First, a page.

Interview with Eszter Rabin

To Estzer Rabin – who spent nearly 15 years in advertising before launching Sidai Designs – less is more. At Lesouque, we share the same philosophy. The simplicity of Eszter’s designs is what makes them so interesting and refreshing, not to mention unique. When we're wearing one of her bracelets we're almost guaranteed to be stopped and asked where we got it.


What inspired you to start Sidai Designs?

I have always been fascinated with artisanry and dreamed of being involved in that world. Seeing the Maasai beading, I saw an opportunity to achieve a whole lot of good within the Maasai community using an already existing incredible skill and artform with just a few design tweaks and access to markets.

All your pieces have a fresh, modern look. How do you come up with your designs?

My business partner and I design the pieces together. We try to create designs that are inspired by the Maasai beading patterns, but use more contemporary colors and color combinations. I have always been the advocate of the idea that “Less is More” and it is our motto in our designs. Becky and I do a lot of test pieces before we end up with the final designs, we draw them on paper first and have our sampler producers create it. The ones we end up not using in the collection, we sell in our retail store in Arusha.

Can you talk about the process and materials you use to make your jewelry? How do you maintain high quality?

It’s very difficult to source high quality materials in East Africa, especially in Tanzania. That being said, a lot of our raw materials are recycled and easily found on the ground, like yogurt containers or plastic oil canisters. We test a lot of raw materials and sometimes find the right ones by trial and error. Each piece is truly handcrafted using upcycling materials. We trust our producers to find the right materials to work with, they know what works or doesn’t.

How do the Maasai culture and centuries-old beading technique inform your designs?

Each of our collection tells a story and signifies a specific group or style in the Maasai culture. For example our Sipolio collection is inspired by the belts the newly circumcised warriors wear. We adhere to the Maasai techniques and rather than reinvent the wheel, we just try to upscale the materials and infuse it with a modern esthetic.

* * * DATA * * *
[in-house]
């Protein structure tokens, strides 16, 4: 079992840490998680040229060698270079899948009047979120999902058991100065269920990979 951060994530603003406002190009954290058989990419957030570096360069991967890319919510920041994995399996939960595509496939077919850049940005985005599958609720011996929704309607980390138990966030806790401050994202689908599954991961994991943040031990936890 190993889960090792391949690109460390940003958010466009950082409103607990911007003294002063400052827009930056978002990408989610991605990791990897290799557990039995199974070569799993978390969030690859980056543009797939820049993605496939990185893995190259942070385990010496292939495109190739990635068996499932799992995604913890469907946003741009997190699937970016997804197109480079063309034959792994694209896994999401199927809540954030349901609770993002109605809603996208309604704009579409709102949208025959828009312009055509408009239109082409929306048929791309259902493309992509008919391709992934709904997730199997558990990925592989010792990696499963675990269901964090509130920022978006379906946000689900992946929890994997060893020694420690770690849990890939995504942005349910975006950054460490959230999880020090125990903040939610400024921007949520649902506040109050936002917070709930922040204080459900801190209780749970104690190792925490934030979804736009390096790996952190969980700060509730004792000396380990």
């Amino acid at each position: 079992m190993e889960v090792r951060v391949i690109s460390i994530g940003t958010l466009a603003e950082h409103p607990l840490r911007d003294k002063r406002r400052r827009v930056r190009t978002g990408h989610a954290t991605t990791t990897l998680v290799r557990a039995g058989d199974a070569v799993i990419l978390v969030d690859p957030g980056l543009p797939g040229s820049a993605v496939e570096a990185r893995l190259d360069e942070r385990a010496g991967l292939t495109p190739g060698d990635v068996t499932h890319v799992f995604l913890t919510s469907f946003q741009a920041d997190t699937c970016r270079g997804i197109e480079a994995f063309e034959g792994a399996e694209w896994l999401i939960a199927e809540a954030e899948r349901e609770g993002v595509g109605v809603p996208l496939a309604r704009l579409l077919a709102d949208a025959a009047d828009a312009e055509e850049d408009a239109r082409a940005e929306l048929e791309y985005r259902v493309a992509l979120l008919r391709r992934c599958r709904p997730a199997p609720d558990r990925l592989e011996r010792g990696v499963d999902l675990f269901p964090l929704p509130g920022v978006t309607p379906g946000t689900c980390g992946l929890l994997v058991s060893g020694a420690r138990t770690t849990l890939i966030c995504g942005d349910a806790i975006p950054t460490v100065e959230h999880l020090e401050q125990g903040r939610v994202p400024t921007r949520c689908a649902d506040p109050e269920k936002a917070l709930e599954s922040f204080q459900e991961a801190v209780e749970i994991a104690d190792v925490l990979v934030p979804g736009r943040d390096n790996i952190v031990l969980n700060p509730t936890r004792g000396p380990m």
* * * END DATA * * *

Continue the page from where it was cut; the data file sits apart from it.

What’s the biggest challenge you have doing what you do?

I think our biggest challenge is to maintain a consistent qualified workforce. Most of our producers come from villages afar. When there is any problem in the village they immediately go home and it’s impossible to track them down or know when they come back. We spend an incredible amount of time trying to teach them the understanding of time and planning ahead.

What are your favorite place(s) in Arusha and Tanzania?

Arusha is the fastest growing towns in Tanzania, with not a lot of thought put into planning. Finding places is difficult, but there are quite a few worth visiting. Arusha Coffee Lodge, Blue Heron, Le Patio are good places to eat in the city. Tanzania as a country has a lot to offer, Tarangire National Parks have lots of elephants and baobab trees, the Serengeti is an incredible place for wildlife, Ngorongoro Crater and the highlands are breathtaking and of course Zanzibar is a magical island with superb beaches.

Do you have a favorite piece in your current collection?

I’m always partial to the Warrior bracelets, they come to life when worn - I put on a different one every day and inevitably, I will always get asked where I got them.

What’s your favorite quote?

“Fill your heart with what’s important and be done with all the rest.” I’m not sure who said it, nonetheless I love it.